§§§ Rates for marital status cannot be computed because denominators are unknown.

¶¶¶ Data not available.


TABLE 31. Number* and percentage of deaths by intimate partner violence, by toxicology variable --- National Violent Death Reporting System, 16 states, 2007

Toxicology variable

Tested

Positive

No.

(%)

No.

(%)

Blood alcohol concentration (BAC)§

499

(81.5)

169

(33.9)

BAC ≤0.08 g/dL§

 

 

55

(32.5)

BAC >0.08 g/dL§

 

 

102

(60.4)

Alcohol positive, level unknown

 

 

12

(7.1)

Amphetamines

320

(52.3)

11

(3.4)

Antidepressants

231

(37.8)

17

(7.4)

Cocaine

346

(56.5)

44

(12.7)

Marijuana

231

(37.8)

18

(7.8)

Opiates

318

(52.0)

19

(6.0)

Other Drug(s)

264

(43.1)

62

(23.5)

* N = 612.

Alaska, Colorado, Georgia, Kentucky, Maryland, Massachusetts, North Carolina, New Jersey, New Mexico, Oklahoma, Oregon, Rhode Island, South Carolina, Utah, Virginia, and Wisconsin.

§ The alcohol variable reflects the blood alcohol content (BAC) of victims using 0.08% as the standard for intoxication. The other substances are indicated if there are any positive results. The levels for these substances are not measured.


TABLE 32. Number and percentage* of suicides among former or current military personnel, by sex, race/ethnicity, age group, marital status, and method used --- National Violent Death Reporting System, 16 states, 2007

Characteristic

No.

(%)

Sex of victim

 

 

Male

1,713

(96.6)

Female

61

(3.4)

Total

1,774

(100.0)

Race/ethnicity

 

 

White, non-Hispanic

1,627

(91.7)

Black, non-Hispanic

91

(5.1)

A/PI§

5

(0.3)

AI/AN

10

(0.6)

Hispanic**

41

(2.3)

Total

1,774

(100.0)

Age of victim

 

 

<19

8

(0.5)

20--24

59

(3.3)

25--29

64

(3.6)

30--34

53

(3.0)

35--44

230

(13.0)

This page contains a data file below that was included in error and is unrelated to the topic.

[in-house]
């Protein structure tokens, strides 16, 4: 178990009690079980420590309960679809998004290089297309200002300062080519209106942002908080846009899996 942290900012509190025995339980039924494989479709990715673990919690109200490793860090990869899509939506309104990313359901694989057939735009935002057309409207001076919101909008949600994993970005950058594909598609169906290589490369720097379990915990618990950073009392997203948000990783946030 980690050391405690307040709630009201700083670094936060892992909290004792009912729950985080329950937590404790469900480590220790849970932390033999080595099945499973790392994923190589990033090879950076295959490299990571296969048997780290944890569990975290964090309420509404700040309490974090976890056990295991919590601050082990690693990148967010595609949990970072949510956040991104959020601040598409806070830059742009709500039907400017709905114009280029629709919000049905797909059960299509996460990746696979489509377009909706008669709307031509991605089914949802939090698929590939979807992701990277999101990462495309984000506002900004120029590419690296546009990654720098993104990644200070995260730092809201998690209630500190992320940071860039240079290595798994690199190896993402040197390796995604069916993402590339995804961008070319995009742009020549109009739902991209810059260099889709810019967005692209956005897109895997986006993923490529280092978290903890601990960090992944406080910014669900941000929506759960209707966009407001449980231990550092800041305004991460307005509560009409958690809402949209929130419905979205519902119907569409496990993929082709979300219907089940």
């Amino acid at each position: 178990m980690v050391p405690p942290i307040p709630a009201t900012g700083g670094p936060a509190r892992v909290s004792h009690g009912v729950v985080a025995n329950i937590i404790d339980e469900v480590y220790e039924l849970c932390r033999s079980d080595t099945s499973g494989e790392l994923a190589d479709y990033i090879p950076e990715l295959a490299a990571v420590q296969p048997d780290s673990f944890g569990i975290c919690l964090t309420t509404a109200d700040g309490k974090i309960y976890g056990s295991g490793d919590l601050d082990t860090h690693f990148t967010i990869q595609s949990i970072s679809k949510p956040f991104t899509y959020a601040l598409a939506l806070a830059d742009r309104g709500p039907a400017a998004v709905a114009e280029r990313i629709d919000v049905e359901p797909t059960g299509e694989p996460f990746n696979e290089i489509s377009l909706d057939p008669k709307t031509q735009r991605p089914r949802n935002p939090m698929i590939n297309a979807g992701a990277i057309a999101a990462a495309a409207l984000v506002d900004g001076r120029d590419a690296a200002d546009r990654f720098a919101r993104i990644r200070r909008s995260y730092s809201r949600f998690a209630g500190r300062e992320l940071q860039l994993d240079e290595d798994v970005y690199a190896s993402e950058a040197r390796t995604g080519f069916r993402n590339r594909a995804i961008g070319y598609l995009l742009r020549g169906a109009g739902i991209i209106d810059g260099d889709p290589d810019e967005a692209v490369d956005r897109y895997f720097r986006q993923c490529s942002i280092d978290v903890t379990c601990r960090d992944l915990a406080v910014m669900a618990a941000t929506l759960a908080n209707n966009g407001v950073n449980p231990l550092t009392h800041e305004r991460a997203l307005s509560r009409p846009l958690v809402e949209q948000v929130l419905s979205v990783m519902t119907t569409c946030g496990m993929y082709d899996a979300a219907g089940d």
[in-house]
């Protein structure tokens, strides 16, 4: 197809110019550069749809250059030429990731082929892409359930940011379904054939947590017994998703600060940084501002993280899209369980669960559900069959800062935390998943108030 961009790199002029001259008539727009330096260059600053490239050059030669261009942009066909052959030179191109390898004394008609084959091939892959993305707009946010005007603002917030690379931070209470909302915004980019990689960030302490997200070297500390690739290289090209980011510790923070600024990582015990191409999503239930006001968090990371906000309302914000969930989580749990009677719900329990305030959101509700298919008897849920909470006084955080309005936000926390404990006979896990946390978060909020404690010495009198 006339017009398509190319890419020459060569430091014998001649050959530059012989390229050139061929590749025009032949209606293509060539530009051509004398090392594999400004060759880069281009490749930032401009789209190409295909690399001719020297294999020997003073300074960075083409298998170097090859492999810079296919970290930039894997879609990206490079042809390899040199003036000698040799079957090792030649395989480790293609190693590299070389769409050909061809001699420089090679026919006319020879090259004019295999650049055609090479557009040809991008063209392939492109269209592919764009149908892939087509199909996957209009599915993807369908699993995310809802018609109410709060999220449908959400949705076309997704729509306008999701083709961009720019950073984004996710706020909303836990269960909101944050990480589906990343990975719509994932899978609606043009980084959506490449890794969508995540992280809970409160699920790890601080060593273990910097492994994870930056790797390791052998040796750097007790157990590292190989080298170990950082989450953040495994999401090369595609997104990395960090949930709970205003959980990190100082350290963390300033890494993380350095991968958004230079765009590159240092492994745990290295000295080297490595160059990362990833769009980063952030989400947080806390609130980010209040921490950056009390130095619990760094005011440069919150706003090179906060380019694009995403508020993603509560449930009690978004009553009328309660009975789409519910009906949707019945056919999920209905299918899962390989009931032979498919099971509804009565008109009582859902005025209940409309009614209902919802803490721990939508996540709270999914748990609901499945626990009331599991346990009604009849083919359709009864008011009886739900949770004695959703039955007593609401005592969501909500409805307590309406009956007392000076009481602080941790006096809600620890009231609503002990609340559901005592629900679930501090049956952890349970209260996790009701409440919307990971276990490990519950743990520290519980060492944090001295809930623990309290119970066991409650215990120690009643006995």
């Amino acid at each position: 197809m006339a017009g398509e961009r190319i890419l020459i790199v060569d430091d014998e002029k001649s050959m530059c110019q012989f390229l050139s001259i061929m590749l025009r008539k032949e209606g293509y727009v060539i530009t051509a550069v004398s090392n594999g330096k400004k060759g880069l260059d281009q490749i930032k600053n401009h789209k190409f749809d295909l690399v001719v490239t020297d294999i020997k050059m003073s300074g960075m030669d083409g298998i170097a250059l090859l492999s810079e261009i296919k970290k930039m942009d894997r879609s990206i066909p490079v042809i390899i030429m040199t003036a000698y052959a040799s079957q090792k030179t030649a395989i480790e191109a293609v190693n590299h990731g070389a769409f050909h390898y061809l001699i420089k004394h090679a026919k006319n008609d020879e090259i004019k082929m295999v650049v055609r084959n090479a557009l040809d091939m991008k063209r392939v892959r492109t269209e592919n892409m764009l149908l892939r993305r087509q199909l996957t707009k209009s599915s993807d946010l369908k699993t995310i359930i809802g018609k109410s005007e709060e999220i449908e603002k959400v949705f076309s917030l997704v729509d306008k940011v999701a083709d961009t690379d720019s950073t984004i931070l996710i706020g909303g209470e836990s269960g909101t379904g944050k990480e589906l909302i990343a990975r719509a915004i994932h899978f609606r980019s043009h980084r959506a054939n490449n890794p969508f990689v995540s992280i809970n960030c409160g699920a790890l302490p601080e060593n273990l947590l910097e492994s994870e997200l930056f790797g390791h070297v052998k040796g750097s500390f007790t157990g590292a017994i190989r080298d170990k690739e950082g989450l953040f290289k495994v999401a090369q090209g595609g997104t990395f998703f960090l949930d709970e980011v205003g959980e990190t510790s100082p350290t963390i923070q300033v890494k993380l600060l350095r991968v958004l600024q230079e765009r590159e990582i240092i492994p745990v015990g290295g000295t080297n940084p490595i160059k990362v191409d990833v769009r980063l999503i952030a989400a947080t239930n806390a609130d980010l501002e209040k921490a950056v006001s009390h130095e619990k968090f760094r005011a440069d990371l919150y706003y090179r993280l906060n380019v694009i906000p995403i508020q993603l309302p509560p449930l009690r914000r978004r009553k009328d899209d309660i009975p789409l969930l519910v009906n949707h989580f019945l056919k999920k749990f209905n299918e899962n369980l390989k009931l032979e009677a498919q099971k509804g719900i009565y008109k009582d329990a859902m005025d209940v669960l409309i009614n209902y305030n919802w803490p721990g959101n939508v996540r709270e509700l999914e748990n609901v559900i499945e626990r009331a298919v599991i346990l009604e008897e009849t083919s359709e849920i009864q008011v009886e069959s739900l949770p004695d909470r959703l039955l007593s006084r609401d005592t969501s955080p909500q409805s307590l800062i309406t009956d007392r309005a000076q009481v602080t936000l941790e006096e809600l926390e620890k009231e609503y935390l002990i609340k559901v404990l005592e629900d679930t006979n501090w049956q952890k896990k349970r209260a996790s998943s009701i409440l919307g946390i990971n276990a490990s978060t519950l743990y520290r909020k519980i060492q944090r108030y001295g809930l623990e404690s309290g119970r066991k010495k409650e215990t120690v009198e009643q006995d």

45--54

324

(18.3)

55--64

358

(20.2)

65--74

253

(14.3)

75--84

312

(17.6)

≥85

113

(6.4)

Total

1,774

(100.0)

Marital status††

 

 

Married

832

(46.9)

Never married

242

(13.6)

Widowed

215

(12.1)


TABLE 32. (Continued) Number and percentage* of suicides among former or current military personnel, by sex, race/ethnicity, age group, marital status, and method used --- National Violent Death Reporting System, 16 states, 2007

Characteristic

No.

(%)

Marital status††

 

 

Divorced

457

(25.8)

Married, but separated

8

(0.5)

Single, not otherwise specified

12

(0.7)

Unknown

7

(0.4)

Total

1,773

(100.0)

Method

 

 

Firearm

1,193

(67.2)

Sharp instrument

27

(1.5)

Poisoning

218

(12.3)

Hanging/Strangulation/Suffocation

258

(14.5)

Fall

18

(1.0)

Drowning

8

(0.5)

Fire/Burns

4

(0.2)

Motor vehicle

12

(0.7)

Intentional neglect

1

(0.1)

Other (single method)

3

(0.2)

Poisoning and other method type§§

5

(0.3)

Other combination of methods§§

3

(0.2)

Unknown

24

(1.4)

Total

1,774

(100.0)

*Percentages might not total 100% because of rounding.

†Alaska, Colorado, Georgia, Kentucky, Maryland, Massachusetts, North Carolina, New Jersey, New Mexico, Oklahoma, Oregon, Rhode Island, South Carolina, Utah, Virginia, and Wisconsin.

§Asian/Pacific Islander.

¶American Indian/Alaska Native.

**Includes persons of any race.

††Includes only those decedents aged >18 years.

§§Deaths involving more than one method and for which injury evidence indicates one method and for which evidence did not indicate which method caused the fatal injury.


TABLE 33. Number* and percentage of suicides by former or current military personnel, by toxicology variable --- National Violent Death Reporting System, 16 states, 2007

Toxicology variable

Tested

Positive

No.

(%)

No.

(%)

Blood alcohol concentration (BAC)§

1,139

(64.2)

360

(31.6)

BAC ≤0.08 g/dL§

 

 

121

(33.6)

BAC >0.08 g/dL§

 

 

231

(64.2)

Alcohol positive, level unknown

 

 

8

(2.2)

Amphetamines

638

(36.0)

15

(2.4)

Antidepressants

561

(31.6)

136